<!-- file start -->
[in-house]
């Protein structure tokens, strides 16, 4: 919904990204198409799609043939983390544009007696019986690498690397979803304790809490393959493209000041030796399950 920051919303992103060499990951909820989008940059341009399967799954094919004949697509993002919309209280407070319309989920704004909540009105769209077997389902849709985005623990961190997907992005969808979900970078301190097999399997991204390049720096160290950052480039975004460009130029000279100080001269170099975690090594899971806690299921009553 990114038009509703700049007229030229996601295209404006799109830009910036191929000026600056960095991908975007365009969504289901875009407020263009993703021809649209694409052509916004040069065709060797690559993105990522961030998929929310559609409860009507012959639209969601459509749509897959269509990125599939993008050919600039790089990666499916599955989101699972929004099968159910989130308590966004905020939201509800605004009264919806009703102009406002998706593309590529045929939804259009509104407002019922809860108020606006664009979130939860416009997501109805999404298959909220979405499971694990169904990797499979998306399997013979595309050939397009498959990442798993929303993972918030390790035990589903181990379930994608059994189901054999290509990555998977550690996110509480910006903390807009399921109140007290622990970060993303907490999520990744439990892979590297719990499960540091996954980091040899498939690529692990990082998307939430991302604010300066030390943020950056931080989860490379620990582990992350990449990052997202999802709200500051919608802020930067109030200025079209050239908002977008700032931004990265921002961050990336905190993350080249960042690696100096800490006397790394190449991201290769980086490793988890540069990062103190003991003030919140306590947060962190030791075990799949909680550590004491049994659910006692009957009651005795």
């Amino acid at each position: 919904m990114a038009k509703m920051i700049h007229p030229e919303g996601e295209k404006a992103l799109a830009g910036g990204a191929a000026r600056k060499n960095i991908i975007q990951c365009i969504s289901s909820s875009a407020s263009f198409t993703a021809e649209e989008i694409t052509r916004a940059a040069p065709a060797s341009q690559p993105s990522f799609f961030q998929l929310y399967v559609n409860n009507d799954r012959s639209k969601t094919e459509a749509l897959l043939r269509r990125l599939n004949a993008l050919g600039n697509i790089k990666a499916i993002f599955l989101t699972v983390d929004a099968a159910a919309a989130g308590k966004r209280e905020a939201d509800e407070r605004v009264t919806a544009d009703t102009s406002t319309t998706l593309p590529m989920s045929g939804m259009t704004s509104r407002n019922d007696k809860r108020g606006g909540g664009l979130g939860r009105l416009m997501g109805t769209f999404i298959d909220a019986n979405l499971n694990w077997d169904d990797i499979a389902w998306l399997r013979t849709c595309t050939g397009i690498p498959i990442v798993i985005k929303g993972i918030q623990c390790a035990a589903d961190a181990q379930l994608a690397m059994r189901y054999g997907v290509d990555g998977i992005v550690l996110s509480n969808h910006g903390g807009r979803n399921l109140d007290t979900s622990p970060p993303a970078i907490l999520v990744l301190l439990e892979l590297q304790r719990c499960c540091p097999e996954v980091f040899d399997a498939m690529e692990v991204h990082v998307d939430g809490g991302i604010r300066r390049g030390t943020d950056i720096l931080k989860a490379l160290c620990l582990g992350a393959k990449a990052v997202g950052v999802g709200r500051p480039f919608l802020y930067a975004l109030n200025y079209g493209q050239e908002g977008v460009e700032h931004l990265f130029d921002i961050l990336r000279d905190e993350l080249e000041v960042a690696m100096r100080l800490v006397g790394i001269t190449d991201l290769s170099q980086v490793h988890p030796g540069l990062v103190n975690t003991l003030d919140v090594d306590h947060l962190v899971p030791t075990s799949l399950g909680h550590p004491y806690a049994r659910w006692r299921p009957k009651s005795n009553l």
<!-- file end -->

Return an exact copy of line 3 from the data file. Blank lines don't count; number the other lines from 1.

């Amino acid at each position: 919904m990114a038009k509703m920051i700049h007229p030229e919303g996601e295209k404006a992103l799109a830009g910036g990204a191929a000026r600056k060499n960095i991908i975007q990951c365009i969504s289901s909820s875009a407020s263009f198409t993703a021809e649209e989008i694409t052509r916004a940059a040069p065709a060797s341009q690559p993105s990522f799609f961030q998929l929310y399967v559609n409860n009507d799954r012959s639209k969601t094919e459509a749509l897959l043939r269509r990125l599939n004949a993008l050919g600039n697509i790089k990666a499916i993002f599955l989101t699972v983390d929004a099968a159910a919309a989130g308590k966004r209280e905020a939201d509800e407070r605004v009264t919806a544009d009703t102009s406002t319309t998706l593309p590529m989920s045929g939804m259009t704004s509104r407002n019922d007696k809860r108020g606006g909540g664009l979130g939860r009105l416009m997501g109805t769209f999404i298959d909220a019986n979405l499971n694990w077997d169904d990797i499979a389902w998306l399997r013979t849709c595309t050939g397009i690498p498959i990442v798993i985005k929303g993972i918030q623990c390790a035990a589903d961190a181990q379930l994608a690397m059994r189901y054999g997907v290509d990555g998977i992005v550690l996110s509480n969808h910006g903390g807009r979803n399921l109140d007290t979900s622990p970060p993303a970078i907490l999520v990744l301190l439990e892979l590297q304790r719990c499960c540091p097999e996954v980091f040899d399997a498939m690529e692990v991204h990082v998307d939430g809490g991302i604010r300066r390049g030390t943020d950056i720096l931080k989860a490379l160290c620990l582990g992350a393959k990449a990052v997202g950052v999802g709200r500051p480039f919608l802020y930067a975004l109030n200025y079209g493209q050239e908002g977008v460009e700032h931004l990265f130029d921002i961050l990336r000279d905190e993350l080249e000041v960042a690696m100096r100080l800490v006397g790394i001269t190449d991201l290769s170099q980086v490793h988890p030796g540069l990062v103190n975690t003991l003030d919140v090594d306590h947060l962190v899971p030791t075990s799949l399950g909680h550590p004491y806690a049994r659910w006692r299921p009957k009651s005795n009553l």